According to Darius McDermott, managing director of Chelsea Financial Services, long-dated gilts have done so well as a result of the volatility experienced during the summer of 2011, which was caused by the eurozone crisis and surprise ratings downgrade of the US from AAA to AA by S&P.
"Investors fled anything they perceived as risky and headed for the apparent safe havens of German bunds, the Swiss franc, Japanese government bonds, US treasuries and UK gilts," he says. "Long-dated gilts are extra sensitive to market moves in yields, and so did better than short-dated gilts."
As far as biotech is concerned, any company connected with hepatitis C has done very well in the past year, especially manufacturers being bought out by larger companies, as these are moves which have signalled good returns for shareholders, points out Mr McDermott.
"There is some concern that these companies are now overvalued though," he adds. "It's a difficult sector and IPOs have disappointed in the past so it's not the case that any old stock will do – fund managers have to pick the right ones."
So what does the future hold?
Stock markets look set to remain turbulent while yields on higher-quality corporate bonds look little better than cash, so cash is probably king for cautious investors in the current climate, according to Justin Modray, founder of website Candid Money.
"Those who find cash ISAs too dull might consider absolute-return funds but they should bear in mind these can still lose money," he says. "Funds investing in solid companies paying healthy dividends should also fare better than most in difficult markets."
Investors with longer-term horizons could also look towards emerging markets, he suggests, although they will need to stomach potentially high volatility along the way.
"Immediate prospects look a bit grim, but it's a difficult region to predict so investing and sitting tight is generally sensible," Mr Modray adds.
Markets closer to home are also likely to experience volatility, warns Andy Gadd, head of research at Lighthouse Group, who flags up continuing European unrest, the potential for further quantitative easing by the Bank of England, and elections in France and the US as key issues.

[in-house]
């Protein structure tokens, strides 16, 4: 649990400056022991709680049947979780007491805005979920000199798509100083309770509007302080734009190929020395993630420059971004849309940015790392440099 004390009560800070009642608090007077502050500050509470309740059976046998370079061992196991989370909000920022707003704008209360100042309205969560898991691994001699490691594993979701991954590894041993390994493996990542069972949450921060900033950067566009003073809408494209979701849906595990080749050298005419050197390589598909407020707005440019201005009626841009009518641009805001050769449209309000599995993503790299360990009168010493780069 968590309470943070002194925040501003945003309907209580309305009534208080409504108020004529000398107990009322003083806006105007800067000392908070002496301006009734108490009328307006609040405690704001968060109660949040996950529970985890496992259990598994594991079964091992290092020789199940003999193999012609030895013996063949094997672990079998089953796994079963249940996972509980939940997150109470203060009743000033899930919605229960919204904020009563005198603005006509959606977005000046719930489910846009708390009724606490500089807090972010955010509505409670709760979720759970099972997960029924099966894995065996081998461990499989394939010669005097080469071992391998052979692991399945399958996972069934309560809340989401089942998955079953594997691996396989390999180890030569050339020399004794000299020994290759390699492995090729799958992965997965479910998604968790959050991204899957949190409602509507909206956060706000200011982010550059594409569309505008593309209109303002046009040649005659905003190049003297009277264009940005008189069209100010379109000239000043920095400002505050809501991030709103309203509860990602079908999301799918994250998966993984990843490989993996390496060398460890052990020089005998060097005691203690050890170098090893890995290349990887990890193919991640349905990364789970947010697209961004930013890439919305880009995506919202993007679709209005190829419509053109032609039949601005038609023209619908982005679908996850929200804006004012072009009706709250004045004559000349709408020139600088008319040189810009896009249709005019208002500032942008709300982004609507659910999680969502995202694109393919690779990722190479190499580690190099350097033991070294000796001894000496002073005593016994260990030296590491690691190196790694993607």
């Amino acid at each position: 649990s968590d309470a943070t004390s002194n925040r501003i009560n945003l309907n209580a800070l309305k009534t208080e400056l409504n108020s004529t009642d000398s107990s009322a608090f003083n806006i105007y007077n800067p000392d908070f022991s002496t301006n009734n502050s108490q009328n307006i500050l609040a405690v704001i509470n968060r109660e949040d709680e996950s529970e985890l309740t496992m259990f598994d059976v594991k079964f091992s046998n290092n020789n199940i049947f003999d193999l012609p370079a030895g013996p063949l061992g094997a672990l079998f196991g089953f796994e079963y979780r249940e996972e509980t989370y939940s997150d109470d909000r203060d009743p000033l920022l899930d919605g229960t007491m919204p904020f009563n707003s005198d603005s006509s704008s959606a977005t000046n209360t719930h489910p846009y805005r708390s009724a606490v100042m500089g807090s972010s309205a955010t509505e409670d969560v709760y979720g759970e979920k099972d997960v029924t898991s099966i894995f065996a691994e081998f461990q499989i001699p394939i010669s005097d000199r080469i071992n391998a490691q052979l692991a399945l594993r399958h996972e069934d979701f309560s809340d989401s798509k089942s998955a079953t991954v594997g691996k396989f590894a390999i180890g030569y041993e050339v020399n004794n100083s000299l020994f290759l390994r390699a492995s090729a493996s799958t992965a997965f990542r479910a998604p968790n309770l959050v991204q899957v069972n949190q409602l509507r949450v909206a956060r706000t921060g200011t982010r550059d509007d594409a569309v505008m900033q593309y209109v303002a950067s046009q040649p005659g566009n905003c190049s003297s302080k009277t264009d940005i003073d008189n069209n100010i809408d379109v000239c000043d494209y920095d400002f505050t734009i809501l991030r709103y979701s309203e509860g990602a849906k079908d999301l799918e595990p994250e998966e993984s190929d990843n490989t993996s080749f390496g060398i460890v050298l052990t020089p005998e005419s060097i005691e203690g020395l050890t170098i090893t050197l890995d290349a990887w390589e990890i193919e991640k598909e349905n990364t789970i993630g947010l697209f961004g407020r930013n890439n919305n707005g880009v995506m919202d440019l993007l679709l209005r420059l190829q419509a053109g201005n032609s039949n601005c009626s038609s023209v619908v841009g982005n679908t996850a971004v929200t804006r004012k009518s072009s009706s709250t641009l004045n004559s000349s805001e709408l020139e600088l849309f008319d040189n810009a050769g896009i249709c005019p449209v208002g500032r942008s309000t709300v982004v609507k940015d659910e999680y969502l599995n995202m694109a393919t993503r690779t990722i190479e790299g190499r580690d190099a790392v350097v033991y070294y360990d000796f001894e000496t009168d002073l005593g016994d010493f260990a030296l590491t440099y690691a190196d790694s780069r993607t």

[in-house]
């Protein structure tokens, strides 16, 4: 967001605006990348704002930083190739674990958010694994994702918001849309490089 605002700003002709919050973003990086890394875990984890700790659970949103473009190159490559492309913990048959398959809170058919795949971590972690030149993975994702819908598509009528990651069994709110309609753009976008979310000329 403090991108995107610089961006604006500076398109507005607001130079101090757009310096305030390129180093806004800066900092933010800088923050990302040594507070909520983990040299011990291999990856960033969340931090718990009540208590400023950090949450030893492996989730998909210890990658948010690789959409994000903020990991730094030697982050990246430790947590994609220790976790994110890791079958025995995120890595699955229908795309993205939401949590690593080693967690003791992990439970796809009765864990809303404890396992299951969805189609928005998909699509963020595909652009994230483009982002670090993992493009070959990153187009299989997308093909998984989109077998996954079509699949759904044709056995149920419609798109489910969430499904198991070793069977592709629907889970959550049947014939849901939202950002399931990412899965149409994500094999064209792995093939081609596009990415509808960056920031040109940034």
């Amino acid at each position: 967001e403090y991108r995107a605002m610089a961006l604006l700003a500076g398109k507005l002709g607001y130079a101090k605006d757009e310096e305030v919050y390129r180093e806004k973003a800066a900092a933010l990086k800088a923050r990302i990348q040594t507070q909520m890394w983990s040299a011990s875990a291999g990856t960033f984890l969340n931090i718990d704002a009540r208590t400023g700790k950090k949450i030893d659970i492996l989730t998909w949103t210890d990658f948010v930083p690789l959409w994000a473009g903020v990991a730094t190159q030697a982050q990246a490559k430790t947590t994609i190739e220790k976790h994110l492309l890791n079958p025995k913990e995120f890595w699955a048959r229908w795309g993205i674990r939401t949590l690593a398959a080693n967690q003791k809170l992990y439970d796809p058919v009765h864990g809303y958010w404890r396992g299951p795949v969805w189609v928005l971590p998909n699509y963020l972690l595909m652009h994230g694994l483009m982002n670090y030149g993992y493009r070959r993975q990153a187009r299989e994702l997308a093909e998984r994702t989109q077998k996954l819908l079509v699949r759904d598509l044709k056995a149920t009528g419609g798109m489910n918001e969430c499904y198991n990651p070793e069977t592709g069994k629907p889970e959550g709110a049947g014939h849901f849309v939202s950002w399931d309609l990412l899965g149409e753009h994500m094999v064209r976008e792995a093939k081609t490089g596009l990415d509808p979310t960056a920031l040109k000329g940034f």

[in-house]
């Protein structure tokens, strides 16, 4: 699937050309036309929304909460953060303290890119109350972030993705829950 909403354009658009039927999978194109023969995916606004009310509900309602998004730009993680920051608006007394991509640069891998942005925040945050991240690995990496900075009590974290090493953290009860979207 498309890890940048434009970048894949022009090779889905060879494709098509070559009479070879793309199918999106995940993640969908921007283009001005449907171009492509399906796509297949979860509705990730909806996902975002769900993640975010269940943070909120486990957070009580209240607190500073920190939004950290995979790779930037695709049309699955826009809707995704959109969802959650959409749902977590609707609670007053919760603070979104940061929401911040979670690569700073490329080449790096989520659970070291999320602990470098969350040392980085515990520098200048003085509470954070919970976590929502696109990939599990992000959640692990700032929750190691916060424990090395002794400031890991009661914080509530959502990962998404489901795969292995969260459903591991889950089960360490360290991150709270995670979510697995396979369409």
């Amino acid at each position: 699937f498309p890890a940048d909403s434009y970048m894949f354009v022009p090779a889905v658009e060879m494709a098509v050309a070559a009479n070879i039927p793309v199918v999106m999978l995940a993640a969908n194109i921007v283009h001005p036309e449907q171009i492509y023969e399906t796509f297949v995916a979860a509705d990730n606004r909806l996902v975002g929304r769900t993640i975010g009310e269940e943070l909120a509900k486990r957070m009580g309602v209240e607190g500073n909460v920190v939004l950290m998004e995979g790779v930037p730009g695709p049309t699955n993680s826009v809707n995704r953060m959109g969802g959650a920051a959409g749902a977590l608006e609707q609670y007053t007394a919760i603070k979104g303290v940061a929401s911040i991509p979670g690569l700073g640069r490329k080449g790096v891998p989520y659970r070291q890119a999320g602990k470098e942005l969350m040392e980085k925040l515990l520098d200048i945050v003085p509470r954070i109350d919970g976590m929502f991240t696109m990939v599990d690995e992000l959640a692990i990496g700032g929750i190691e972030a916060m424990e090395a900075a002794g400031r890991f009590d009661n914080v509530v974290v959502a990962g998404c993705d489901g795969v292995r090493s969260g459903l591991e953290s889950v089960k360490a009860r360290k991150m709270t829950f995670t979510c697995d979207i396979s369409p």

"My view is that 'risk' assets have underperformed recently, so for investors with an appropriate risk profile and investment time horizon, I believe it is appropriate to focus on investments that produce a sustainable dividend yield," he says.
Mr Gadd suggests the Thames River Distribution Fund is worth a look.
"It aims to provide good, consistent income payments plus long-term preservation of capital," he says.
"Thames River believes that the best way to achieve an attractive and reliable income is to derive it from as many sources as possible."
It's also important not to dismiss areas that have had tough times, according to Patrick Connolly at AWD Chase de Vere, who highlights the Europe-ex UK sector, which has performed poorly because of the economic problems in the eurozone and investors unwilling to take risks.
"The uncertainty around how the eurozone crisis will be resolved has impacted on share prices around the world, but particularly on European equities," he explains.
"However, many European companies continue to make consistent profits, have large amounts of cash on their balance sheets and derive a large proportion of their revenue from outside of the eurozone.
"These companies have been oversold and could now represent very good value for investors."
Dennis Hall of Yellowtail Financial Planning predicts the UK stock market is likely to do okay over the coming year as it's isolated, to some extent at least, from the problems affecting other European nations.
He also suggests the commercial property sector might be attractive on the basis of being able to deliver good rental yields.
"Commodities may struggle a bit," Mr Hall adds. "China has already stockpiled what it needs and this could affect demand."
So where does this leave investors? Well, it's clear there are likely to be winners and losers in the year ahead, so it's important not to try to time the market – or put all your money into one area, argues Jason Witcombe, a director of Evolve Financial Planning.
"We can all have our opinions but no one has a crystal ball," he says. "I would encourage investors against spending too long agonising over which sector looks best.
"Instead, they should build a diversified buy-and-hold strategy and stick with it. Rebalance it every now and again by buying more of assets that have done less well and taking gains on ones that have turned a good profit."Reuse content